Soil five plates with 1.5 grams of soil by brush. Dry for 8 minutes at 100° F. Meanwhile, charge the Hobart AM-14 with 1200 PPM of detergent solution (1452 grams of solution) and 121 grams of rice soil. After the plates are dried for 8 minutes, recharge the machine with the appropriate amount of detergent and soil (10.8 grams detergent for 1200-ppm detergent, 9.0 grams of soil for 2000 PPM food soil) and finally run through the second cycle. Resoil the same four plates, do not soil the fifth plate. Recharge the machine and run through a total of five cycles continuing to soil the same four plates. Allow the plates to dry for at least one hour, stain with 12 and score. A five-cycle test typically requires two hours of preparation and run time.
One Cycle Test Results:
Five Cycle Test Results:
Surface Tension (dynes)
Formulation A is a caustic based detergent composition available under the name Solid a Power® from Ecolab, Inc.
Formulation B is an ash based detergent composition.
|Cited Patent||Filing date||Publication date||Applicant||Title|
|US2164092||Jun 12, 1936||Jun 27, 1939||Hall Lab Inc||Process of preparing solid alkaline compounds|
|US2382163||Jan 31, 1942||Aug 14, 1945||Detergent briquette|
|US2559583||Jan 23, 1948||Jul 10, 1951||Atlas Powder Co||Solid compositions containing polyoxyethylene esters|
|US2559584||Jan 23, 1948||Jul 10, 1951||Atlas Powder Co||Solid compositions containing polyoxyethylene aliphatic amines and amides|
|US2561392||Aug 11, 1945||Jul 24, 1951||Donald E Marshall||Process and apparatus for treating solutions to recover and coat solid particles|
|US2584056||Mar 4, 1948||Jan 29, 1952||Olin Mathieson||Preparation of stable, solid, watersoluble, surface-active compositions containing urea and a quaternary ammonium compound|
|US2584057||Mar 4, 1948||Jan 29, 1952||Olin Mathieson||Preparation of stable, solid, watersoluble, surface-active compositions containing urea and a quaternary ammonium compound|
|US2665256||Jan 23, 1948||Jan 5, 1954||Atlas Powder Co||Solid compositions containing polyoxyethylene ethers and urea|
|US2824091||Dec 21, 1953||Feb 18, 1958||British Petroleum Co||Production of solid non-ionic surface active agents|
|US3046232||Nov 21, 1958||Jul 24, 1962||Bonewitz Chemicals Inc||Method of producing a chelating caustic composition|
|US3066354||Jul 25, 1960||Dec 4, 1962||Procter & Gamble||Process for preparing detergent compositions|
|US3233986||Jun 7, 1962||Feb 8, 1966||Union Carbide Corp||Siloxane-polyoxyalkylene copolymers as anti-foam agents|
|US3324038||Apr 17, 1964||Jun 6, 1967||Procter & Gamble||Detergent composition|
|US3342740||Jun 7, 1965||Sep 19, 1967||Armour & Co||Window cleaner|
|US3366571||Jul 23, 1964||Jan 30, 1968||Stauffer Chemical Co||Cleaning compositions comprising alkyl acid orthophosphate surfactants|
|US3398219||Aug 3, 1966||Aug 20, 1968||Lever Brothers Ltd||Method for making multi-colored soap bars|
|US3554915||Nov 19, 1968||Jan 12, 1971||Fmc Corp||Cleansing and sanitizing compositions|
|US3741913||Feb 19, 1971||Jun 26, 1973||Domsjo Ab||Process for preparing spray dried detergent compositions|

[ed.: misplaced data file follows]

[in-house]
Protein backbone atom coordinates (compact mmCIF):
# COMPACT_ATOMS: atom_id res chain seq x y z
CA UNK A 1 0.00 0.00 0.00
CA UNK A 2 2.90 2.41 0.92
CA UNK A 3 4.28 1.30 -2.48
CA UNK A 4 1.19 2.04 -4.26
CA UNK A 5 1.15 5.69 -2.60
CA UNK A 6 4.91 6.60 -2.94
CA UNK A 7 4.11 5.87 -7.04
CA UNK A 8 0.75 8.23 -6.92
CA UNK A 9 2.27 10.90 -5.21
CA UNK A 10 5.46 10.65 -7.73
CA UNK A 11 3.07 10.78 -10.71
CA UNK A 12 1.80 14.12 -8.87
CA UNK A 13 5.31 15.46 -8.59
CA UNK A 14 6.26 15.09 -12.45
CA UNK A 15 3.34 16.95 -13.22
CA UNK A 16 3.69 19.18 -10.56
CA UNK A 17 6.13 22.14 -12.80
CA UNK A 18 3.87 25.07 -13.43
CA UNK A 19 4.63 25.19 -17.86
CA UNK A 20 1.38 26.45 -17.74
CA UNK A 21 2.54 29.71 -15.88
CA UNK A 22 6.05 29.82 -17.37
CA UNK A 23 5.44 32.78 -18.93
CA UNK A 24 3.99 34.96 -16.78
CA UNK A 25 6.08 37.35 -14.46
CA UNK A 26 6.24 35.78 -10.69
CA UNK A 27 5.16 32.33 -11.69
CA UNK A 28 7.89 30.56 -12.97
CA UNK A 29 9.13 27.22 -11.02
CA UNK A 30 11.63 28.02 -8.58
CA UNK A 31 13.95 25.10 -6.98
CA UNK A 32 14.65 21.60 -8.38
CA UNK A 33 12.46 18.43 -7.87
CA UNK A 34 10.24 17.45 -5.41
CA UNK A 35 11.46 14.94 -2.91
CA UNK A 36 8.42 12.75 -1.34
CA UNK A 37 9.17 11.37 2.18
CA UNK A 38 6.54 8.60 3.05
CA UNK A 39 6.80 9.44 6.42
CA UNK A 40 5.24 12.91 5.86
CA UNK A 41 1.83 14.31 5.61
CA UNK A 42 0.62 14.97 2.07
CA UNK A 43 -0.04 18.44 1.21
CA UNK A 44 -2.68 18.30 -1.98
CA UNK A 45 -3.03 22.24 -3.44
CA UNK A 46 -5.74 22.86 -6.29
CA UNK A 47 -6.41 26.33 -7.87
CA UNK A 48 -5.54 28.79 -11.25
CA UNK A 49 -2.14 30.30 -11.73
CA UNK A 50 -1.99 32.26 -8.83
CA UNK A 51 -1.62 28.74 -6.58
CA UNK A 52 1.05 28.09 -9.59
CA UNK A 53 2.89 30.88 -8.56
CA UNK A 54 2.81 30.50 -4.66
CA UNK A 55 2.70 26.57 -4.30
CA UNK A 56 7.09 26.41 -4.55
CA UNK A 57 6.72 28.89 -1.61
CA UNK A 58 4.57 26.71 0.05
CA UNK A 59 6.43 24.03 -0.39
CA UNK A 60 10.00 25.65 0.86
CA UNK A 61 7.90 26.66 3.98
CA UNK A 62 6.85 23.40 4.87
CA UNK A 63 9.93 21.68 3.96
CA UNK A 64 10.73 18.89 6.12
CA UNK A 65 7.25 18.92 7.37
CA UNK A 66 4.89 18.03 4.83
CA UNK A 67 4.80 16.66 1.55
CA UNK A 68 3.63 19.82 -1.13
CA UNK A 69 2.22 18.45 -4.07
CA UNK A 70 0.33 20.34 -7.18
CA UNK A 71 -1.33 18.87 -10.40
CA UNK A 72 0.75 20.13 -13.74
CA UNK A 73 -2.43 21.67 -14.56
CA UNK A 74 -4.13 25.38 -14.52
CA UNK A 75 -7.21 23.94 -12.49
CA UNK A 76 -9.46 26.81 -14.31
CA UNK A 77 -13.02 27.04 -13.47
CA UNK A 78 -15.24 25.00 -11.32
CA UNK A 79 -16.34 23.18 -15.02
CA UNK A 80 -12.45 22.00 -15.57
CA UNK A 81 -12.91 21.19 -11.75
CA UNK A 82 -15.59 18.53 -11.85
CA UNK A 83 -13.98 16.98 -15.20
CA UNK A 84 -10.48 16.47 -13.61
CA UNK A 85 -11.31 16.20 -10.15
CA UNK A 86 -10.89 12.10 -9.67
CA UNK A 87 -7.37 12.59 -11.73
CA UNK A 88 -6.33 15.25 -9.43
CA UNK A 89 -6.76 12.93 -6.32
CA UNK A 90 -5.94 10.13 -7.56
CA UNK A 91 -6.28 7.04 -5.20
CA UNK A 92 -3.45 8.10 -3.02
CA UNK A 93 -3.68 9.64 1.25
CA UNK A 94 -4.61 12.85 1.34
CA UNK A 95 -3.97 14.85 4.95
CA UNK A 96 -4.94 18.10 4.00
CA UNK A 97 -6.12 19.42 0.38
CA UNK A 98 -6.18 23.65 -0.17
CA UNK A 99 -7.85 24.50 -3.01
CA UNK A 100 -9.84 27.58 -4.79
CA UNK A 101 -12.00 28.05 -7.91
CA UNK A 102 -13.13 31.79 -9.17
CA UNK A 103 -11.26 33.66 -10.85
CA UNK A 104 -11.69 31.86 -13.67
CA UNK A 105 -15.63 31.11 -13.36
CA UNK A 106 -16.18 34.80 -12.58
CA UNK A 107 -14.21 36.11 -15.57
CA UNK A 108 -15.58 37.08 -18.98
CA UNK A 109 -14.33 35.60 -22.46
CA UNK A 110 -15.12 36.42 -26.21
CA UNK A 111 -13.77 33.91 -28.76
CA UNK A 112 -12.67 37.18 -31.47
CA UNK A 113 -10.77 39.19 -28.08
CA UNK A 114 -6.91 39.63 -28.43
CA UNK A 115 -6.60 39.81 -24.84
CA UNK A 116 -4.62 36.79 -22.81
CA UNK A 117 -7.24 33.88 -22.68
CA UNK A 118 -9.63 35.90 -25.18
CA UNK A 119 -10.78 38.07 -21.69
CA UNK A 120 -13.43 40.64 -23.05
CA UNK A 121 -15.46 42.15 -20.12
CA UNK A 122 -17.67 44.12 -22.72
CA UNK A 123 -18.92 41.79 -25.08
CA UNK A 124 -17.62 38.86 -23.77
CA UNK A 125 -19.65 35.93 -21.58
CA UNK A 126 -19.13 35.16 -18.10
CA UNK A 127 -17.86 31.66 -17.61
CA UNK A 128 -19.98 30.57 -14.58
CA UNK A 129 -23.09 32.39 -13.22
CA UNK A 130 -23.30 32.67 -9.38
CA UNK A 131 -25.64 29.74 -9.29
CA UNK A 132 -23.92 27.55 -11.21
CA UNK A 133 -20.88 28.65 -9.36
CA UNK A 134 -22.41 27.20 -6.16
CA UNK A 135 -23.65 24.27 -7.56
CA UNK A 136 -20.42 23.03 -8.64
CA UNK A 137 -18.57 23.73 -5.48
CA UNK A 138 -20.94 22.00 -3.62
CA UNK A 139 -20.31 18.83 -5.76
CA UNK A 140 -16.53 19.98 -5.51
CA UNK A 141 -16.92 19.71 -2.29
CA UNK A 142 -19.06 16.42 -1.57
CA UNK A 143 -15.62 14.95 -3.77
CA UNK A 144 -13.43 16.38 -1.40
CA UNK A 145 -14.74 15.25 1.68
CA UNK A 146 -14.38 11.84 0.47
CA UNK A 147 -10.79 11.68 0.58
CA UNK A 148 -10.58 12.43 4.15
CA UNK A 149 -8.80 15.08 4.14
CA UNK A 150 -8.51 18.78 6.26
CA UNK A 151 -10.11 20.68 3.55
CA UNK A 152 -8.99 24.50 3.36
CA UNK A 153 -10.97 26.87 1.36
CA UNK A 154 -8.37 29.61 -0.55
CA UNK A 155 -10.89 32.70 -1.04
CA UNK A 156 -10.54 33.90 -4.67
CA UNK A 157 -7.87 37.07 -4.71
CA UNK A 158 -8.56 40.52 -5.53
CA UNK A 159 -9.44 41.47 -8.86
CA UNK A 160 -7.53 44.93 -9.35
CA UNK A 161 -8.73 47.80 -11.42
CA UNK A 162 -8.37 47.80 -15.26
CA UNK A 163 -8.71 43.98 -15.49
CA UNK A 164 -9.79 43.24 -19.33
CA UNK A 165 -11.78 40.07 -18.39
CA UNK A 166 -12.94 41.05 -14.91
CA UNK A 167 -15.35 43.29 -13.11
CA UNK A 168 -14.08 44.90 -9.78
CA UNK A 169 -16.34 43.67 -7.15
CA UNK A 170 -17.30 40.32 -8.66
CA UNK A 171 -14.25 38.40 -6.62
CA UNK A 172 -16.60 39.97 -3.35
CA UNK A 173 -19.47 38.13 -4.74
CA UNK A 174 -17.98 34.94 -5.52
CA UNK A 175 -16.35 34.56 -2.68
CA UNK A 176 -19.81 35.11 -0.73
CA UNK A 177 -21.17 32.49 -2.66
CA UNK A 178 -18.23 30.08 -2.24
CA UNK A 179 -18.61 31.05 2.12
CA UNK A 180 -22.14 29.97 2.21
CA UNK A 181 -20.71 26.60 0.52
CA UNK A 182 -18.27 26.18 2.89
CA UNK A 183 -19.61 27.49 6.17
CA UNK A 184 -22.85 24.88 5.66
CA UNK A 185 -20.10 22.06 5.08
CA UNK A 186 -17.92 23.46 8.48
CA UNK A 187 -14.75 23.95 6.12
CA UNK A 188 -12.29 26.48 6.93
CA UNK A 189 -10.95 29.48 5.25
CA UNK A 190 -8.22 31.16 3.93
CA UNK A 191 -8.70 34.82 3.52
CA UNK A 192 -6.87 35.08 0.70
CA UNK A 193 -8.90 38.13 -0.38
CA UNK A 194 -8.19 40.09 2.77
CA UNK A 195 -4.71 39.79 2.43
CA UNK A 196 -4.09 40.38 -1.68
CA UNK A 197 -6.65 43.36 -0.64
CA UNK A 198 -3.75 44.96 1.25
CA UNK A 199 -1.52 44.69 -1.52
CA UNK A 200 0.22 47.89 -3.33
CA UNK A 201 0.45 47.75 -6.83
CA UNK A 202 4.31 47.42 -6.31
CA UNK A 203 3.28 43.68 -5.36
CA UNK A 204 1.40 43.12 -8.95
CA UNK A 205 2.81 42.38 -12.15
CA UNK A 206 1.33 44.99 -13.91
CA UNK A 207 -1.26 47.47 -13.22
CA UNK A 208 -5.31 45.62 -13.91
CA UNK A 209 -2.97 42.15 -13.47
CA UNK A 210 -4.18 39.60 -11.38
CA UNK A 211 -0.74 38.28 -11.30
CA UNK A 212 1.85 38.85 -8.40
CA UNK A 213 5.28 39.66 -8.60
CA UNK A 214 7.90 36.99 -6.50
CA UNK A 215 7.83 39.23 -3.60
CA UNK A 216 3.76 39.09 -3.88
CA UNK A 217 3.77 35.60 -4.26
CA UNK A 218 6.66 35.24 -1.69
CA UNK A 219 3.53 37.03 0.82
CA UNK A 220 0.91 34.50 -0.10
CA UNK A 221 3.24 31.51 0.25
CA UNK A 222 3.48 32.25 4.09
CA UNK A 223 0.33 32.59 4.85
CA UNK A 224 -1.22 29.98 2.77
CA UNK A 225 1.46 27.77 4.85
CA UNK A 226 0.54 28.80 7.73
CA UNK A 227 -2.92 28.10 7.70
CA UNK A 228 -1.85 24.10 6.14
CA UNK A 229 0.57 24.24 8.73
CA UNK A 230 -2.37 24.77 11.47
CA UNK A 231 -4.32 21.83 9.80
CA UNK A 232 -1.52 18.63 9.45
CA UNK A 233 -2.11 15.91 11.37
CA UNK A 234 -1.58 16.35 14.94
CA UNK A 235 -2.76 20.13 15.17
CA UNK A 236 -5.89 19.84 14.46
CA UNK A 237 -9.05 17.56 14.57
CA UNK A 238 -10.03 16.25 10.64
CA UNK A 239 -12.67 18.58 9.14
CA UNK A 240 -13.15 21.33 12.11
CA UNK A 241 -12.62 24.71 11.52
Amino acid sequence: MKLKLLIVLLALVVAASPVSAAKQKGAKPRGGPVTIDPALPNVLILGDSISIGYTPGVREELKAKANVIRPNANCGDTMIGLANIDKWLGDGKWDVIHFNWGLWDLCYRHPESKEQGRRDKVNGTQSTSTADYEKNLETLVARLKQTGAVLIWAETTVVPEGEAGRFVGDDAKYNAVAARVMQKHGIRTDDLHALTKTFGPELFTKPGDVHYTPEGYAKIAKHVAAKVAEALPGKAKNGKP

|US3746653||May 15, 1972||Jul 17, 1973||Dow Corning||Jet dyeing foam control|
|US3803285||Jan 20, 1971||Apr 9, 1974||Cpc International Inc||Extrusion of detergent compositions|
|US3858854||Apr 3, 1973||Jan 7, 1975||Kenney Edward Joseph||Enzymatic detergent|
|US3894466||Jul 8, 1974||Jul 15, 1975||Illinois Tool Works||Coated fastening element|
|US3957661||Jul 13, 1973||May 18, 1976||Colgate-Palmolive Company||Fabric softening laundry detergent containing organic esters of phosphoric acid|
|US3962119||Aug 6, 1971||Jun 8, 1976||Drew Chemical Corporation||Non-foaming dispersing composition|
|US4105573||Oct 1, 1976||Aug 8, 1978||The Procter & Gamble Company||Dishwasher detergent composition|
|US4119578||May 3, 1976||Oct 10, 1978||L'oreal||Hydrosoluble bar for use in toilet bowls and method of making same which includes an extrusion step|
|US4136045 *||Oct 11, 1977||Jan 23, 1979||The Procter & Gamble Company||Detergent compositions containing ethoxylated nonionic surfactants and silicone containing suds suppressing agents|
|US4203857||Jan 6, 1978||May 20, 1980||Colgate-Palmolive Company||Detergent-scrubber article and method for manufacture|
|US4219435||Nov 27, 1978||Aug 26, 1980||The Procter & Gamble Company||Detergent tablet coating|
|US4219436||May 30, 1978||Aug 26, 1980||The Procter & Gamble Company||High density, high alkalinity dishwashing detergent tablet|
|US4242217||Feb 12, 1979||Dec 30, 1980||Hoechst Aktiengesellschaft||Composition suitable for use in cleaning panes of glass|
|US4265777||Apr 17, 1980||May 5, 1981||The Procter & Gamble Company||Detergent compositions containing an aluminosilicate detergency builder and an unsaturated fatty acid soap|
|US4289525||Jul 18, 1979||Sep 15, 1981||American Cyanamid Co.||Solid compositions of a pyrazolium salt, urea and a liquid surfactant|
|US4370250||Dec 6, 1976||Jan 25, 1983||Colgate-Palmolive Company||Detergent tablet|
|US4427558||Apr 26, 1982||Jan 24, 1984||Lever Brothers Company||Fabric conditioning materials|
|US4510110||Sep 28, 1983||Apr 9, 1985||Costruzioni Meccaniche G. Mazzoni S.P.A.||High efficiency, fast extruders for extruding and refining soap and detergents|